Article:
Another Schuyler brewery (possibly the same one) was operated by the Platz family for 20 years.  The brewery went under the names Platz & Kurth Brewery (188?-1888), F. William Platz Brewery (1888-1900), William Platz Brewery (1900-1902), and Paul P. Platz Brewery (1902-1904).  One of the owners, F. William Platz, was the father of Lena Platz.  Lena Platz came to Clarkson to teach and coach women’s basketball, and married Anton Odvarka, Jr., the longtime publisher of the Colfax County Press.

1910-11 CHS Girls Basketball Team

I have not found any information that locates Schuyler’s brewery, but I have to wonder if it stood on Brewery Hill, the first, small hill north of town, before you get to Fuller’s Hill.  When I was a boy my dad told me the hill got that name because it was the site of… a brewery.

But even closer to home, of course, is homebrew.  Many people made their own beer, certainly during Prohibition (yes, it was legal) but also at other times as a cheaper and more convenient alternative to commercial beers.  We didn’t make beer at home, but I imagine it was a simple procedure – buy a 1-gallon can of malt syrup (Blue Ribbon was sold with or without hop extract), mix it with the appropriate volume of fresh well water, stir in some bread yeast, and let the mixture ferment for a week or two in a large earthenware crock covered with cheesecloth (to keep the flies, gnats, and curious boys out – no artificial ingredients, please).  Bottle it up and store it in your root cellar next to the potatoes.   I remember seeing cans of Blue Ribbon malt syrup on the shelves of Otrodovsky’s grocery store in Schuyler in the 1950s.

blueribbon200  MaltExtract   Malt with hops

Has all this talk of beer on a hot August day made you thirsty?  Do you ever wonder what the beer tasted like that you see in these pictures?  Beer is made from only 4 ingredients (water, malt, hops, and yeast) – if you can find a recipe, is it possible to make that beer again?  And, even if you have the original recipe, are the original ingredients and brewing technologies still available?

Old Beer

After pondering these questions over many sleepless nights, I consulted a knowledgeable brewmaster, George Bluvas.  George is the son of Edith Kudrna Welch and the grandson of Adolph and Blanche Kudrna of Clarkson.  Since 1999 he has been the Director of Brewing Operations at Water Street Brewery in Milwaukee.  Braumeister Bluvas confirmed my fears:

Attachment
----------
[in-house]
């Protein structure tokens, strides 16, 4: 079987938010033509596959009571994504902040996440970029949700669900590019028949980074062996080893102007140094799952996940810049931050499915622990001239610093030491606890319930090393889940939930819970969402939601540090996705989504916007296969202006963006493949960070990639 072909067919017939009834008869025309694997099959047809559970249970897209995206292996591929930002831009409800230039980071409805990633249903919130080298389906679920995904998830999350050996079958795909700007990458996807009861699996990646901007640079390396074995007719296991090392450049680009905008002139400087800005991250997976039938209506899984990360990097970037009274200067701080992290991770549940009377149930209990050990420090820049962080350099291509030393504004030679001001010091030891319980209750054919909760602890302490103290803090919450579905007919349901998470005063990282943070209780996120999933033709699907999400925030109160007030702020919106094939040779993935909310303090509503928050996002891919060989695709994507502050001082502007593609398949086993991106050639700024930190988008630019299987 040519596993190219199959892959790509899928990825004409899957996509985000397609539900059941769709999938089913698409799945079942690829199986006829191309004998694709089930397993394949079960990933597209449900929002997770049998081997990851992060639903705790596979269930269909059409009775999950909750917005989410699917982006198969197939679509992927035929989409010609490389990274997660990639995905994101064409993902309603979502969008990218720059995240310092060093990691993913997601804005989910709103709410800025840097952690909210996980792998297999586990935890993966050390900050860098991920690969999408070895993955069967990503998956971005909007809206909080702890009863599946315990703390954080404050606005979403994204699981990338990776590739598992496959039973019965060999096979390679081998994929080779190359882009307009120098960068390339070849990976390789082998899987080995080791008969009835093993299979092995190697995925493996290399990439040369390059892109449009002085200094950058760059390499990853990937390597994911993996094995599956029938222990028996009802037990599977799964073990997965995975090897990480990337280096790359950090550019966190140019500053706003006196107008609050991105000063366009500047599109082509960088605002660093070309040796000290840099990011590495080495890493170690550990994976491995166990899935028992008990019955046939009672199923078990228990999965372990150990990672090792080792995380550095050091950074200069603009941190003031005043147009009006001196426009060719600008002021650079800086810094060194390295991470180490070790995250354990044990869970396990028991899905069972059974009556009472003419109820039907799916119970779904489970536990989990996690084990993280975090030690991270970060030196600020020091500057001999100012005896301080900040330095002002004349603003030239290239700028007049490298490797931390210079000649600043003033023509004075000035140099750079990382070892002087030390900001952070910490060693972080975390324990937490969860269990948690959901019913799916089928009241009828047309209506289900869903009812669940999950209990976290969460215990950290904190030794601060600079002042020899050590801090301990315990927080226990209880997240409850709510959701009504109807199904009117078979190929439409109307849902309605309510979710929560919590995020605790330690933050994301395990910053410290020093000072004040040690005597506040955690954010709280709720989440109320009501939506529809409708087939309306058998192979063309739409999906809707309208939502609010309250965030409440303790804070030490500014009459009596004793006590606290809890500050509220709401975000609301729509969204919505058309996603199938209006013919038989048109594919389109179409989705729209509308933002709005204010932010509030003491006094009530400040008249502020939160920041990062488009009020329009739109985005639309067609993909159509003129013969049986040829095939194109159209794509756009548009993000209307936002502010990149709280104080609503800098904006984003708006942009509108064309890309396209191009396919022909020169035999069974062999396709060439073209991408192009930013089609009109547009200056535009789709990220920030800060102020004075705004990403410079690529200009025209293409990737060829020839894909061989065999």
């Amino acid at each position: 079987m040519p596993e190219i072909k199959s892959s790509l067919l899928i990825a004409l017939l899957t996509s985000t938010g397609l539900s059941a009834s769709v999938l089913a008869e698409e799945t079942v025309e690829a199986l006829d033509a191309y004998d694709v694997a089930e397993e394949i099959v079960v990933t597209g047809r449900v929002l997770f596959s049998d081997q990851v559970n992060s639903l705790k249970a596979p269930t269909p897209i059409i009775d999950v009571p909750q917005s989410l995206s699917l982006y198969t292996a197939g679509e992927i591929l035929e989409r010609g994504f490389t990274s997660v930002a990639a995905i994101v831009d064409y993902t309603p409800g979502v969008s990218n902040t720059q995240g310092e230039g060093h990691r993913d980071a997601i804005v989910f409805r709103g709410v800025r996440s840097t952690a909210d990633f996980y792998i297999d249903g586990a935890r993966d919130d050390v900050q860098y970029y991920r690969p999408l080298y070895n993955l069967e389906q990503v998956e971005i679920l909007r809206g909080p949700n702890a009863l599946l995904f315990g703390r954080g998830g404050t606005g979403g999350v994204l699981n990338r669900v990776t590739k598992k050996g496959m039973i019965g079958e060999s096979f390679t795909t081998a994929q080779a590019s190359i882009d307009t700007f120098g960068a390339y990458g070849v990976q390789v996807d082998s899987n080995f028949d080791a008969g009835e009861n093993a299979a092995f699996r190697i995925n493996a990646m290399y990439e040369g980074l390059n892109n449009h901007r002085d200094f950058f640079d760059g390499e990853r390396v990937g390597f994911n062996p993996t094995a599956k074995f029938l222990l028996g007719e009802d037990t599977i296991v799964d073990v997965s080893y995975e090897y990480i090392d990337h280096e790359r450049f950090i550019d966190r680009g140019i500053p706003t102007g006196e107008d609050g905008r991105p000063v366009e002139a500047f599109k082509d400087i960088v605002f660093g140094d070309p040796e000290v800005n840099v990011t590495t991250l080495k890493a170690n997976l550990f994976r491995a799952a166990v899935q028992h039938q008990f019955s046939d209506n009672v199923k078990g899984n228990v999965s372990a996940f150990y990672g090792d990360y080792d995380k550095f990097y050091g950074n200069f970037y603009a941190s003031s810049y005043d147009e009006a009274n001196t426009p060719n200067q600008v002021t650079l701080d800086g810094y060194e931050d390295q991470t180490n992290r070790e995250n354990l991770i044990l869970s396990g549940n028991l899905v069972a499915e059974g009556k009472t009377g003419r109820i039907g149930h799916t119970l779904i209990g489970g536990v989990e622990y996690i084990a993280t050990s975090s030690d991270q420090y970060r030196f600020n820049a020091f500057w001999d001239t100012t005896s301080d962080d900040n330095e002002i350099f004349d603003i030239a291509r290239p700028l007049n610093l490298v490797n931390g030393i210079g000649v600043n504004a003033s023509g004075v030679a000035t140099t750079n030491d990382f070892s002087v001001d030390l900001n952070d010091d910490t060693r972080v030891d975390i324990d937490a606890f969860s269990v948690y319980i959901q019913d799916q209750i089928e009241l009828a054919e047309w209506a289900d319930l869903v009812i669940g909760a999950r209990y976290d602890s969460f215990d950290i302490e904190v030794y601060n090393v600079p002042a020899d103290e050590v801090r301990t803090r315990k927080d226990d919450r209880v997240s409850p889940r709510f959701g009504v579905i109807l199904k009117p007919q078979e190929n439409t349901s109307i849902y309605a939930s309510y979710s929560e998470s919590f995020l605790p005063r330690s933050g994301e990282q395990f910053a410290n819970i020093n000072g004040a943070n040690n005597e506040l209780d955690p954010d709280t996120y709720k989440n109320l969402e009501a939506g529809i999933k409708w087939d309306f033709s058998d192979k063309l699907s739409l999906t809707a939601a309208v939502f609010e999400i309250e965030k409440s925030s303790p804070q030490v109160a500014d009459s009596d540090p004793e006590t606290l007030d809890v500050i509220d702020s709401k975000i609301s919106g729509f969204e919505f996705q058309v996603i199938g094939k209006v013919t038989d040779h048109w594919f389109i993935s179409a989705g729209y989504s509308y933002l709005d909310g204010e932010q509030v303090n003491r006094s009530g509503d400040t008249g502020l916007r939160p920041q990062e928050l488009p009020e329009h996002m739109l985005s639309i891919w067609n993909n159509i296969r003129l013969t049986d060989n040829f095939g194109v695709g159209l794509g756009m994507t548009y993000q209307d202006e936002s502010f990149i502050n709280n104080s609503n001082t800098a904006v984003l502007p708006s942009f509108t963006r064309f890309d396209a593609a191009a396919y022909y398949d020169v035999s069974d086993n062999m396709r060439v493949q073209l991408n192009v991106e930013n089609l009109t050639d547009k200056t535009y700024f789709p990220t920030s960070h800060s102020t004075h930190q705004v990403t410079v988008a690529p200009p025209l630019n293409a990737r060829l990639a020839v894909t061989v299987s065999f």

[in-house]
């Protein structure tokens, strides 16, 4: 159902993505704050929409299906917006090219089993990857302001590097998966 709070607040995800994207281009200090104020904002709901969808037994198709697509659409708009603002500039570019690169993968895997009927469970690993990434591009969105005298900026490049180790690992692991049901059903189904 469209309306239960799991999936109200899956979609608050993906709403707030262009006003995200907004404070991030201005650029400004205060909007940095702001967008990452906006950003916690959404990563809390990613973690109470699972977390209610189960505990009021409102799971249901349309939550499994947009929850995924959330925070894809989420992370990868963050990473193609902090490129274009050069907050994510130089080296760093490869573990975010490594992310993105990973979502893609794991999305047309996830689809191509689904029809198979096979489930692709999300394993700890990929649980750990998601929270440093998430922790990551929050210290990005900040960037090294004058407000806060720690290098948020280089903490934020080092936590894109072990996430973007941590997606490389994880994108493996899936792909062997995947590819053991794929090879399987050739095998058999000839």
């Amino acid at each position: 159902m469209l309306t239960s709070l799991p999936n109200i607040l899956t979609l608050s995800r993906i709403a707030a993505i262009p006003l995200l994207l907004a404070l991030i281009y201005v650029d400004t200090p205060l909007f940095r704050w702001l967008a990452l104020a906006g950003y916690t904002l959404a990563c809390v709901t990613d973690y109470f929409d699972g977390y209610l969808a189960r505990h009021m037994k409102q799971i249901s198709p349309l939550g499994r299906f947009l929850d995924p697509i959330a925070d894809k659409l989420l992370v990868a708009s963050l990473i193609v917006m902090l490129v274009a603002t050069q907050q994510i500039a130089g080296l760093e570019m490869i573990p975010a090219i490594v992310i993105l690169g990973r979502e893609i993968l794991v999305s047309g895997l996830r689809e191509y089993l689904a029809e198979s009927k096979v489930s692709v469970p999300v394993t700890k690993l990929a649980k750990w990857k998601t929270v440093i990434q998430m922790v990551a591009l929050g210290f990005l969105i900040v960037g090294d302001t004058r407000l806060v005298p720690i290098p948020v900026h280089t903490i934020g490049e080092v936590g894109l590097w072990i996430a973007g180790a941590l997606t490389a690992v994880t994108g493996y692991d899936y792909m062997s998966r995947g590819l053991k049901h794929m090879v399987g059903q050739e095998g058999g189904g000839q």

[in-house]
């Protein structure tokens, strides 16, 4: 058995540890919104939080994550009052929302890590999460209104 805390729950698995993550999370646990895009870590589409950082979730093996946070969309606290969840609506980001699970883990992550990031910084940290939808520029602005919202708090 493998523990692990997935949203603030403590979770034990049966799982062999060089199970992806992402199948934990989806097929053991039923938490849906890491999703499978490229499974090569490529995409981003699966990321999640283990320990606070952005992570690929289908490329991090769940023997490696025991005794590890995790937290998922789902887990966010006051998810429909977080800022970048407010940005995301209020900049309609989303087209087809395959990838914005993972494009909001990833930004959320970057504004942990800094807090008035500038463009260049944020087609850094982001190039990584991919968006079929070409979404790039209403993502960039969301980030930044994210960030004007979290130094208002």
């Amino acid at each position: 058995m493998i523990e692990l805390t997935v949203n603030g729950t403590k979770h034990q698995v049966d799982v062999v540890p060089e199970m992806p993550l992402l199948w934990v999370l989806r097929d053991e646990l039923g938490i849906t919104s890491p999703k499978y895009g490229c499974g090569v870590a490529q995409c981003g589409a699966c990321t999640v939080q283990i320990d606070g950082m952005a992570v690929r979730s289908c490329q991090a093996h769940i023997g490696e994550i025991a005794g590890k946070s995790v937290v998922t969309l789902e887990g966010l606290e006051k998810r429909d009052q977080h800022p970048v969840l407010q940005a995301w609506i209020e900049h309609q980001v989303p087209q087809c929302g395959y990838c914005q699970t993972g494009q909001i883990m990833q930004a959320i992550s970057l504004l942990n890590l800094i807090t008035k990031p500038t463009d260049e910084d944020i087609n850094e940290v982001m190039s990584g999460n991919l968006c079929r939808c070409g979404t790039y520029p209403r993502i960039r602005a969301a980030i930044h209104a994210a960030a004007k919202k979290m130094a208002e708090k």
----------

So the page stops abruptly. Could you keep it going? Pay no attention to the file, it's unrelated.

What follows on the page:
“One of the really drastic changes is the way we’ve selectively bred/engineered barley.  It is not even the same barley as 20 years ago, drastically different in fact.  Same with hops, as our science progresses, some of the little things that today are considered not good are what contributed to nuances to make beers  (of the past) different.  We understand chemistry better and are trying to get brewing efficiency up; these things may have not been as important in days gone by.  

The Hamms brewery has been defunct for a few decades; it is now produced by Miller, here in Milwaukee.  Unfortunately it too is not exactly the same beer as before, probably close, but cooking beer on different equipment with different ingredients can only get so close.  Luckily there is a renewed interest in “retro” beer and Miller has been producing a bunch like Pabst, Schlitz, and Blatz. Although some say they are the “original” recipes they just can’t (or don’t want to) recreate what technology has gone beyond.  When Miller acquired Leinenkugel’s in Wisconsin, all the old timers complained that they wrecked the beer.  What they did is clean the place up, and the “dirty” that gave Leinie’s a unique taste was gone.   Add the fact that most of these beers are brewed slightly “heavier” with a bit more strength…that means they taste more like “beer” than the watery light/lite beers that are too dominant today. “

So, over the last 100 years the ingredients (barley, hops, and probably even the water) have changed, and the brewing techniques and equipment have been altered.   Further, the way the beer is handled (age, bottles vs. steel/aluminum cans, aluminum vs. wooden kegs, control of storage temperatures from brewery to drinking glass) has evolved, and little things like that make a big difference to the connoisseur of beer.

However, Mankind’s Quest for Knowledge is not to be denied!  Determined to drink the beer that I see in these old photos, I found a recipe for Pre-Prohibition ale that probably comes as close as you can get.  It uses a light-colored malt extract, supplemented with corn sugar (to give it the clean, crisp finish that the Old World pilsners had). The hops flavor comes from a variety called Cluster, an old, landrace strain which once comprised more than 80 percent of the hops used in the U.S. but now is almost extinct.  You would have to have a Time Machine in order to take my glass of beer back to 1890 for a truly scientific, side-by-side comparison, but I’m pretty sure that this is exactly what you would find.  I have made it several times now (the last time for a Catholic charity dinner) and it is very popular.  My Pre-Prohibition Ale is a bit more “substantial” than today’s mass market beers, and it has a nice, old-timey flavor and aroma.  If you brew, I’d be happy to send you the recipe so that you can whip up a batch, pour a sparkling bottle of it into a heavy glass mug, and imagine you are standing next to the bar in the Slama saloon, having a leisurely beer with Great Grandpa.  Or, if you don’t brew, stop over at my house for a taste – I still have a few bottles left.

And now… it’s time for a beer.  Na zdraví!


Clarkson’s Diamond Jubilee book (1961) and Centennial book (1986)

Prohibition in Omaha:

List of old breweries in Nebraska:

Andreas’ History of the State of Nebraska – Colfax County: